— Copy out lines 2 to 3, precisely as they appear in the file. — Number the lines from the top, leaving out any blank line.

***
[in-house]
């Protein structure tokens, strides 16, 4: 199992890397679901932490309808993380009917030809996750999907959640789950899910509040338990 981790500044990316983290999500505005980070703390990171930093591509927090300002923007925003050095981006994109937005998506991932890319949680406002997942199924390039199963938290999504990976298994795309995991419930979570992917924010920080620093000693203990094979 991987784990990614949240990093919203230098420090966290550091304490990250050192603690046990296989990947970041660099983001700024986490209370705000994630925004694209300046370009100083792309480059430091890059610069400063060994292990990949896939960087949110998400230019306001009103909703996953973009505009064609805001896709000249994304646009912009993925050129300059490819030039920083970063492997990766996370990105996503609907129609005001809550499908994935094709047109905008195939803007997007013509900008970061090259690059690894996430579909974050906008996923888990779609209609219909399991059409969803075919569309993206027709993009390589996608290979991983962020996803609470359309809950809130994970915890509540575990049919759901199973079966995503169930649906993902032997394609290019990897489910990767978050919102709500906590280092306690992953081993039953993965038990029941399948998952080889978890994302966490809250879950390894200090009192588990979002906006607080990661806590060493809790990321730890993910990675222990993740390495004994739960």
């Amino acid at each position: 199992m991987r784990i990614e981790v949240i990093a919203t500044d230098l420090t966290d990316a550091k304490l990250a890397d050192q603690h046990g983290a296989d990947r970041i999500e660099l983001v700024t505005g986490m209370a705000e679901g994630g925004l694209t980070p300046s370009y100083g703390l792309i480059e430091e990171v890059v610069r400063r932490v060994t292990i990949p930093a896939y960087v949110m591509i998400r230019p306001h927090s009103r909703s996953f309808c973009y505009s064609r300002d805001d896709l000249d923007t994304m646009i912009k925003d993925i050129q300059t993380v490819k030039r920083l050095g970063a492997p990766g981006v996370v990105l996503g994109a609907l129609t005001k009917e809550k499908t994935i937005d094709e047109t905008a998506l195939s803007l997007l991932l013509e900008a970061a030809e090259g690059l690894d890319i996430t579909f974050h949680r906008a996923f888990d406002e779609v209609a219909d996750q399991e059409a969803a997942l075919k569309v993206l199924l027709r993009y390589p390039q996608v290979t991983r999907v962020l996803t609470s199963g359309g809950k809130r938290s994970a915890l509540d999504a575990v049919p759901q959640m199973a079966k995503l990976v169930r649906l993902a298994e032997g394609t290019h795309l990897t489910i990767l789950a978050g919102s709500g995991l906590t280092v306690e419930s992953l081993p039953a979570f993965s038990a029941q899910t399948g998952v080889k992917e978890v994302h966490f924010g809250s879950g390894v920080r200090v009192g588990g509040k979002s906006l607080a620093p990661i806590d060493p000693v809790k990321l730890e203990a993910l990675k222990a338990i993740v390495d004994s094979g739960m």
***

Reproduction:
């Protein structure tokens, strides 16, 4: 199992890397679901932490309808993380009917030809996750999907959640789950899910509040338990 981790500044990316983290999500505005980070703390990171930093591509927090300002923007925003050095981006994109937005998506991932890319949680406002997942199924390039199963938290999504990976298994795309995991419930979570992917924010920080620093000693203990094979 991987784990990614949240990093919203230098420090966290550091304490990250050192603690046990296989990947970041660099983001700024986490209370705000994630925004694209300046370009100083792309480059430091890059610069400063060994292990990949896939960087949110998400230019306001009103909703996953973009505009064609805001896709000249994304646009912009993925050129300059490819030039920083970063492997990766996370990105996503609907129609005001809550499908994935094709047109905008195939803007997007013509900008970061090259690059690894996430579909974050906008996923888990779609209609219909399991059409969803075919569309993206027709993009390589996608290979991983962020996803609470359309809950809130994970915890509540575990049919759901199973079966995503169930649906993902032997394609290019990897489910990767978050919102709500906590280092306690992953081993039953993965038990029941399948998952080889978890994302966490809250879950390894200090009192588990979002906006607080990661806590060493809790990321730890993910990675222990993740390495004994739960």
């Amino acid at each position: 199992m991987r784990i990614e981790v949240i990093a919203t500044d230098l420090t966290d990316a550091k304490l990250a890397d050192q603690h046990g983290a296989d990947r970041i999500e660099l983001v700024t505005g986490m209370a705000e679901g994630g925004l694209t980070p300046s370009y100083g703390l792309i480059e430091e990171v890059v610069r400063r932490v060994t292990i990949p930093a896939y960087v949110m591509i998400r230019p306001h927090s009103r909703s996953f309808c973009y505009s064609r300002d805001d896709l000249d923007t994304m646009i912009k925003d993925i050129q300059t993380v490819k030039r920083l050095g970063a492997p990766g981006v996370v990105l996503g994109a609907l129609t005001k009917e809550k499908t994935i937005d094709e047109t905008a998506l195939s803007l997007l991932l013509e900008a970061a030809e090259g690059l690894d890319i996430t579909f974050h949680r906008a996923f888990d406002e779609v209609a219909d996750q399991e059409a969803a997942l075919k569309v993206l199924l027709r993009y390589p390039q996608v290979t991983r999907v962020l996803t609470s199963g359309g809950k809130r938290s994970a915890l509540d999504a575990v049919p759901q959640m199973a079966k995503l990976v169930r649906l993902a298994e032997g394609t290019h795309l990897t489910i990767l789950a978050g919102s709500g995991l906590t280092v306690e419930s992953l081993p039953a979570f993965s038990a029941q899910t399948g998952v080889k992917e978890v994302h966490f924010g809250s879950g390894v920080r200090v009192g588990g509040k979002s906006l607080a620093p990661i806590d060493p000693v809790k990321l730890e203990a993910l990675k222990a338990i993740v390495d004994s094979g739960m």